How to clear your head

“Reef the main!” – Joris shouted. I got to the halyard while he leaped to the other side to the reef lines. The main sail started coming down, flapping wildly in the wind.

“Stop!” – yelled Marco. “The slug! The slug is out!”

I looked at the main. The middle part of it was out of the track. We were screwed. Did it just show 35 knots on the wind instrument? The rain was belting down so hard, it felt like hail. Or was it actual hail? It hung in the air like a semi-transparent blanket so we could barely see the land in front of us and some boats a few metres away. We were all totally drenched, not a single offshore jacket between us.

“Let’s drop the main,” – said Greg and started the motor.

“It’s not coming down unless I climb the mast!” – said Marco.

It was a Friday twilight, another relaxed social race after a long work week. Only this time it turned out to be slightly less relaxed than normal.

It started off as a beautiful sunny afternoon but as I was getting on the boat at the club we were staring at the horizon. “Some interesting cloud formations over there,” someone said as another lightning struck. It was clear we’d get soaked at some point of the race but none of us minded that much.

The race committee (or rather our old mate Dave, the manager) chose the shortest course, and it was shortened even further after we started. It was dramatic enough for us from the start. A shorter course means that the division with biggest and fastest boats that starts last quickly converges with previous divisions. In the limited space between islands of the West Harbour it turns into dodge’em cars. Our troubles started even earlier though. As we were beating up to the top mark in a very fresh breeze, a boat above us seemed to bear down on us despite our yells.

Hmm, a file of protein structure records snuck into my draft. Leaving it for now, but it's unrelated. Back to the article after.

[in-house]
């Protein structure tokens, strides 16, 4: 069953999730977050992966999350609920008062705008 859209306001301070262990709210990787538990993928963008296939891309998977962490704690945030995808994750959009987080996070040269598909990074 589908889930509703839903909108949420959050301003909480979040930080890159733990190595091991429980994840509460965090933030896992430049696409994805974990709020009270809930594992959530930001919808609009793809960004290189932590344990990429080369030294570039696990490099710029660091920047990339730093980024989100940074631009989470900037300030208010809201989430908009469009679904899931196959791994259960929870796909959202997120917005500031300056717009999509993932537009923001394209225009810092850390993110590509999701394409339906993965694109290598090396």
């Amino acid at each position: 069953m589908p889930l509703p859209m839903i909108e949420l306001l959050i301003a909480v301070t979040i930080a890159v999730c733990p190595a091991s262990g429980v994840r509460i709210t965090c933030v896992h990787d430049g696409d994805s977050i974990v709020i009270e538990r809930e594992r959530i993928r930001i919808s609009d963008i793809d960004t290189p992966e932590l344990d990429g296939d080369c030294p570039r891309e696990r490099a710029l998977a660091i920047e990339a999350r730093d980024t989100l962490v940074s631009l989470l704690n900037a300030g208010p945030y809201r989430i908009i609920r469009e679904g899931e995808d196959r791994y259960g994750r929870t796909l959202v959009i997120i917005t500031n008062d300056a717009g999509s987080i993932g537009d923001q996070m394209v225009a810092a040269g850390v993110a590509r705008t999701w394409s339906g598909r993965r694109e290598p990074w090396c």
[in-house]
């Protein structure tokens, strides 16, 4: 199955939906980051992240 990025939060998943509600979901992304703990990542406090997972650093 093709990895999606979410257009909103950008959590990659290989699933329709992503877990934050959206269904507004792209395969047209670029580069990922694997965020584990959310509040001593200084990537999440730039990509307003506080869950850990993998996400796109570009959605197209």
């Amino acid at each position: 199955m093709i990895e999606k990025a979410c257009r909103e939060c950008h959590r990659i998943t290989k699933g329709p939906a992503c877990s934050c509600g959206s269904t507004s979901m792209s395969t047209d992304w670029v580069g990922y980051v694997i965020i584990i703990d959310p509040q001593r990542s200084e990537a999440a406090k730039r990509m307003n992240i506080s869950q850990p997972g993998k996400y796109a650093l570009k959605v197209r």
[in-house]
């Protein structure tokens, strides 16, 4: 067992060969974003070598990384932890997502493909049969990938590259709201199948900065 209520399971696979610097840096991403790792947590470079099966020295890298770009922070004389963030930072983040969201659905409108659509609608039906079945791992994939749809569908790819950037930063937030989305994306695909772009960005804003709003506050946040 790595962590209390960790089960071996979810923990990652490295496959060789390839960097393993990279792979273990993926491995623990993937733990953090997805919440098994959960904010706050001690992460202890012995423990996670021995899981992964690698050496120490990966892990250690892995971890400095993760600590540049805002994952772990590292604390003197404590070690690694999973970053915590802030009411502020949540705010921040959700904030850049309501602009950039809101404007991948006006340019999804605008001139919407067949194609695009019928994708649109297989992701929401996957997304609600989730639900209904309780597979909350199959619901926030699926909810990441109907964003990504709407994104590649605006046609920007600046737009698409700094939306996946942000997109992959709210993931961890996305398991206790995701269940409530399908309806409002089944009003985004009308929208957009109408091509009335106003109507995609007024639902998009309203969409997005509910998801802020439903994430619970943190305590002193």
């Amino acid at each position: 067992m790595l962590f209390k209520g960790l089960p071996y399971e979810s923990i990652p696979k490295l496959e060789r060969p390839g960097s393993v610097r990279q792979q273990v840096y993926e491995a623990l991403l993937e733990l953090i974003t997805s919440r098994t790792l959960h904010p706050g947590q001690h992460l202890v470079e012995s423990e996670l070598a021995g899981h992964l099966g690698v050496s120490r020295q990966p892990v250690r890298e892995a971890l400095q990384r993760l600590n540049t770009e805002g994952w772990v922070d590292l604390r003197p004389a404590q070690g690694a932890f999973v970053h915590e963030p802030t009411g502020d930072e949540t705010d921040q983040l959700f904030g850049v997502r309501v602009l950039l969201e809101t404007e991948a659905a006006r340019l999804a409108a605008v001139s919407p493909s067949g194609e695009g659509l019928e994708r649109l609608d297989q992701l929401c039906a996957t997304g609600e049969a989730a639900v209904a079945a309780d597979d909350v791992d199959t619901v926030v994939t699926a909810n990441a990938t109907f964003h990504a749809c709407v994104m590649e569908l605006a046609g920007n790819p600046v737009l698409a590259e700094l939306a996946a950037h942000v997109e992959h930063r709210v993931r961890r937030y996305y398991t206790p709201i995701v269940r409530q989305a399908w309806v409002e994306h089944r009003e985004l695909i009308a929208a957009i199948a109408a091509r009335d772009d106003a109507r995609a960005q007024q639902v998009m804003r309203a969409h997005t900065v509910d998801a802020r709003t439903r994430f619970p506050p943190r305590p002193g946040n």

“Watch your rig!” – our skipper yelled as their mast leaned further and further towards ours.

As we lost height, we got close to the mark and it turned out we had no room with two boats on top of us. There was nothing to do but bear away and do a 360. The two boats above us seemed to keep yelling at each other. We were now well behind everyone.

It started raining soon after and hush fell over the water. No wind. We adjusted sails and moved crew weight around and we crept forward. Then the storm hit us.

Nobody panicked. We had experienced crew that night and people knew what to do. It felt surreal to experience this kind of weather at a twilight but I caught myself grinning ear to ear. We sailed normally for a while, water collecting on the main and landing on my head on top of the torrential rain. Then we got even more wind and heeled more and more, it became clear we had to reduce our sail area – hence the call to reef the main.

We did manage to get both sails down somehow, radioed the club and motored back. I looked at the blisters on my hands and thought of nothing but sailing. The raging flood of thoughts and helplessness that didn’t let me sleep the night before and gnawed at me all hours of the day that week, was gone. I looked at Chris’s 20 year old daughter who was a guest on the boat that night and smiled at her.

“That was scary! I thought we were going to capsize” – she said in her English accent. As I explained to her that capsizing a sailing yacht is not that easy, I kept thinking that I wasn’t planning to do much on the boat that night as we had plenty of experienced people but ended up doing my regular job anyway with no debate from anyone. What a difference from when I first got on that boat all those years ago when it was a privilege to be a sewer rat who helped getting the spinnaker down through the hatch. How I fretted that I lost all my muscle strength, all my trimming knowledge while on maternity leave. None of it mattered that much in the end.

I could breathe again. I could sail again.

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